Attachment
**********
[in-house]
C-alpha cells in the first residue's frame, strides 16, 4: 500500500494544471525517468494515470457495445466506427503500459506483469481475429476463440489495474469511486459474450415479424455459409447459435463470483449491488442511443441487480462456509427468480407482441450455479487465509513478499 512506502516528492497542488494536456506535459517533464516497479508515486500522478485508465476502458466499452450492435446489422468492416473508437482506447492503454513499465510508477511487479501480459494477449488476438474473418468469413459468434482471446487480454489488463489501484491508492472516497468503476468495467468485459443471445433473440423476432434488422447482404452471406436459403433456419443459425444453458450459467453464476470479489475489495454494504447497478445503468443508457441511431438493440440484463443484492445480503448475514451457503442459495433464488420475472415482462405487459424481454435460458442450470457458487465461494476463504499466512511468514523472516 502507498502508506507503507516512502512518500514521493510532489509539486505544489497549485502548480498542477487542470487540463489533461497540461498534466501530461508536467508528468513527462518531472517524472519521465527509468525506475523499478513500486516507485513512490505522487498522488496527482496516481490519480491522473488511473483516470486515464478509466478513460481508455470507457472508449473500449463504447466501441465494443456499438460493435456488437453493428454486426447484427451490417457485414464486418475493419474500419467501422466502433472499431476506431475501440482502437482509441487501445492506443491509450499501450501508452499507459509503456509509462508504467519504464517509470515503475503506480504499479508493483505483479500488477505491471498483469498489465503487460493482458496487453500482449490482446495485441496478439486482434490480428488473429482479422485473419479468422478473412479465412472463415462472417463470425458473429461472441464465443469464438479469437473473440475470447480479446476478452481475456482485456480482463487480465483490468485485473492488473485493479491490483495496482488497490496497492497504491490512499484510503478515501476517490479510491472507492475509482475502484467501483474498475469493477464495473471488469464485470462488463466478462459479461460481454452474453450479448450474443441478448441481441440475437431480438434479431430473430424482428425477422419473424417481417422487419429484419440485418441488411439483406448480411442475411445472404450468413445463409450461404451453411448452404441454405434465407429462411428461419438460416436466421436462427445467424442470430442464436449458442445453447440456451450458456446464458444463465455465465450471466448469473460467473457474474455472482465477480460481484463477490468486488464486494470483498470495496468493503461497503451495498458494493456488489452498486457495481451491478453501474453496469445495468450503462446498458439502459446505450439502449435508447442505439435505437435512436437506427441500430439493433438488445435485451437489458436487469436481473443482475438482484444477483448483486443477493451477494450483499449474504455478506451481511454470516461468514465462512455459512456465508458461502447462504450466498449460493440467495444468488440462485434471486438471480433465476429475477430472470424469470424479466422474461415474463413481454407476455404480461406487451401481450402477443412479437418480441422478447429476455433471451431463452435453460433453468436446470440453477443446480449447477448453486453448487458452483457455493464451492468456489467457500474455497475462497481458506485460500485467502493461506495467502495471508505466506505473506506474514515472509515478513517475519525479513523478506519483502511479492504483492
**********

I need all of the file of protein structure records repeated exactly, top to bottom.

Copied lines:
[in-house]
C-alpha cells in the first residue's frame, strides 16, 4: 500500500494544471525517468494515470457495445466506427503500459506483469481475429476463440489495474469511486459474450415479424455459409447459435463470483449491488442511443441487480462456509427468480407482441450455479487465509513478499 512506502516528492497542488494536456506535459517533464516497479508515486500522478485508465476502458466499452450492435446489422468492416473508437482506447492503454513499465510508477511487479501480459494477449488476438474473418468469413459468434482471446487480454489488463489501484491508492472516497468503476468495467468485459443471445433473440423476432434488422447482404452471406436459403433456419443459425444453458450459467453464476470479489475489495454494504447497478445503468443508457441511431438493440440484463443484492445480503448475514451457503442459495433464488420475472415482462405487459424481454435460458442450470457458487465461494476463504499466512511468514523472516 502507498502508506507503507516512502512518500514521493510532489509539486505544489497549485502548480498542477487542470487540463489533461497540461498534466501530461508536467508528468513527462518531472517524472519521465527509468525506475523499478513500486516507485513512490505522487498522488496527482496516481490519480491522473488511473483516470486515464478509466478513460481508455470507457472508449473500449463504447466501441465494443456499438460493435456488437453493428454486426447484427451490417457485414464486418475493419474500419467501422466502433472499431476506431475501440482502437482509441487501445492506443491509450499501450501508452499507459509503456509509462508504467519504464517509470515503475503506480504499479508493483505483479500488477505491471498483469498489465503487460493482458496487453500482449490482446495485441496478439486482434490480428488473429482479422485473419479468422478473412479465412472463415462472417463470425458473429461472441464465443469464438479469437473473440475470447480479446476478452481475456482485456480482463487480465483490468485485473492488473485493479491490483495496482488497490496497492497504491490512499484510503478515501476517490479510491472507492475509482475502484467501483474498475469493477464495473471488469464485470462488463466478462459479461460481454452474453450479448450474443441478448441481441440475437431480438434479431430473430424482428425477422419473424417481417422487419429484419440485418441488411439483406448480411442475411445472404450468413445463409450461404451453411448452404441454405434465407429462411428461419438460416436466421436462427445467424442470430442464436449458442445453447440456451450458456446464458444463465455465465450471466448469473460467473457474474455472482465477480460481484463477490468486488464486494470483498470495496468493503461497503451495498458494493456488489452498486457495481451491478453501474453496469445495468450503462446498458439502459446505450439502449435508447442505439435505437435512436437506427441500430439493433438488445435485451437489458436487469436481473443482475438482484444477483448483486443477493451477494450483499449474504455478506451481511454470516461468514465462512455459512456465508458461502447462504450466498449460493440467495444468488440462485434471486438471480433465476429475477430472470424469470424479466422474461415474463413481454407476455404480461406487451401481450402477443412479437418480441422478447429476455433471451431463452435453460433453468436446470440453477443446480449447477448453486453448487458452483457455493464451492468456489467457500474455497475462497481458506485460500485467502493461506495467502495471508505466506505473506506474514515472509515478513517475519525479513523478506519483502511479492504483492